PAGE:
3. How is conglomeration affecting your country?

Because there are still many privately owned options available, I think the conglomeration that Nation Media Group has on print media is a healthy one. Nation Media Group has come up with three amazing newspapers, each of which cover different aspects of what is going on in Kenya. The Standard, which is privately owned, is still the second largest circulation in Kenya, and it still gives some competiton to the three NMG papers.

4. Can you notice the effects on your country's media?

So far I have not been able to notice any effects. The Standard is still a very strong newspaper, while television and radio stations are thriving in the shadow of KBC.

Sunday, February 13, 2011

Kenyan Authority Named in Possible Drug Activity

From The Nation

Possible Parliamentary drug activity

A task force has been set-up in Kenya that will investigate the involvement of six members of Kenya's parliament, and a Mombasa business tycoon in relation to a drug baron scandal.

The investigations are ongoing, and may take a few months, as they must gather information across borders.

The parliamentary members who are being named in this investigation are vehemently denying the acqusations, and want punishment to those who named them when their innocence is proved.

Probe turns up no evidence linking six members of Parliament

Police say their investigation into a drug ring possibly involving high ranking Kenyan officials was compromised because the suspects were named.

The lack of evidence is due in part to witnesses who are unwilling to give statement's, legal obstacles - such as laws against self-incrimination - and also because all the suspects being investigated denied any involvement.

The police report suggests that stricter anti-narcotics laws would allow inspections of assets and tax returns of suspected drug traffickers.

City Hall may lose up to 300 million shillings

Kenya's City Hall, located in Nairobi, risks losing up to 300 million shillings after the government revoked a title deed it sold to a developer.

The deed was sold to the private developer, but Lands Minister James Orengo revoked the deed, as that land is only to be used to provide health services to residents, and no one is allowed to occupy it.

If a settlement is not reached outside of court, the developer could be in line to receive the 300 million shillings if the matter is taken to court.

Friday, February 4, 2011

Introduction to the Media of Kenya

The media in Kenya is an entity that has grown leaps and bounds throughout recent years. The country contains 47 different counties, each with its' own governing body; which makes for very colorful media outlets. With so many different cultures in such a compact area, Kenya is considered to have Africa's most vibrant newspapers, television, and radio stations.

Kenya has four newspapers that circulate daily - The Standard, The Nation, Taifa, and The People - these four papers combined have a daily circulation of nearly 400,000.

The Standard is Kenya's oldest English language newspaper, but not its' most popular. The paper was founded in 1902, and was originally intended for civil servants, and the business community. Ownership and content of The Standard has changed several times over the years, which may be the reason they have lost so many readers. Nevertheless, The Standard has outlasted all other Kenyan newspapers, and still circulates to this day.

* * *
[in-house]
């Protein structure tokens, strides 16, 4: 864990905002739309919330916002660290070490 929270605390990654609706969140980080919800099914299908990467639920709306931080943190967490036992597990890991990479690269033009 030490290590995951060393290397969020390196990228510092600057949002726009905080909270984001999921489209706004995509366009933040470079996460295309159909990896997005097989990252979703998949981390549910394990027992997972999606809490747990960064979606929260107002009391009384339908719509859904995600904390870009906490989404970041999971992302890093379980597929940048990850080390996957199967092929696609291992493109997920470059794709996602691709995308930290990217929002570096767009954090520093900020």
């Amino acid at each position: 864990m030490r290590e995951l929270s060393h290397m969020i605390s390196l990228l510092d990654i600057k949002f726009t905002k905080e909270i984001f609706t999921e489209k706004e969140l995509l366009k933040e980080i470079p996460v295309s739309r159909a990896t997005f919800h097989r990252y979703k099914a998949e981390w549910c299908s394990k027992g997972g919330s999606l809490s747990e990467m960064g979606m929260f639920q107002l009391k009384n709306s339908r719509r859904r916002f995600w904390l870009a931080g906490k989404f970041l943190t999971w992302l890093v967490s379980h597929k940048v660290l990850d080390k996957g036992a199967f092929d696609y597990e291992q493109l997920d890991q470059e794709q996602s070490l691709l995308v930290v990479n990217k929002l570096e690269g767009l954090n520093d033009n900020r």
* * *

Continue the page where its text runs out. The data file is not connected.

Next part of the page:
The Nation is Kenya's most popular newspaper based on circulation. 184,000 Kenyan's subscribe to The Nation, and receive it daily. This is also an English language newspaper, and was the first to use an Africanization policy in its' publication.

Taifa is a Swahili language paper that is operated by the same people who operate The Nation. They use the same reporters and editors, and it has a circulation of 35,000.

The People is the youngest daily circulating paper that Kenya offers. It started off as a weekly publication, but turned into a daily with a Sunday edition in 1998. By 2002, The People had a circulation of 60,000. The People was founded to take on the stories that The Standard and the Nation refused to report, and its' success will depend on the acceptance of the people of Kenya.

Kenya also has 10 more non-daily newspapers.

Kenya has six television stations:

1. Kenya Broadcasting Corporation (KBC) - used mainly for government purposes, but also has a sister station, KBC Metro, that provides entertainment based programs.

2. Kenya Television Network (KTN) - first station to break away from KBC, originally created to show "activism journalism", but now focuses on business reporting. KTN has had a very positive impact on Kenyan culture.

3. Nation TV Channel 42 (NTV) - reports on all the happenings in Kenya. Owned by Nation Media Group, Kenya's largest media corporation, several NTV journalists have received CNN's Journalist of the Year Award.

4. Family TV - a Christian organization that sets out to provide an alternative television source with a religious angle.
5. Citizen TV (Royal Media) - founded in 1998, Citizen TV broadcasts current event programs as well as entertainment programs.

6. Sayare TV - Broadcasts Christian and gospel programs

The main radio station in Kenya is owned by KBC. It broadcasts in English, Swahili and 15 other local languages. Being state owned, the station sticks to politics, and government news, but it will sometimes delve into entertainment news.

Metro FM, Capital FM and KIIS FM are all privately owned stations in Kenya that are all music based.

The media in Kenya is an ever-growing business. They now have school's which are devoted to journalism, and many people who have a passion for seeking and reporting. Much more information and statistics on the growth of Kenyan media can found here.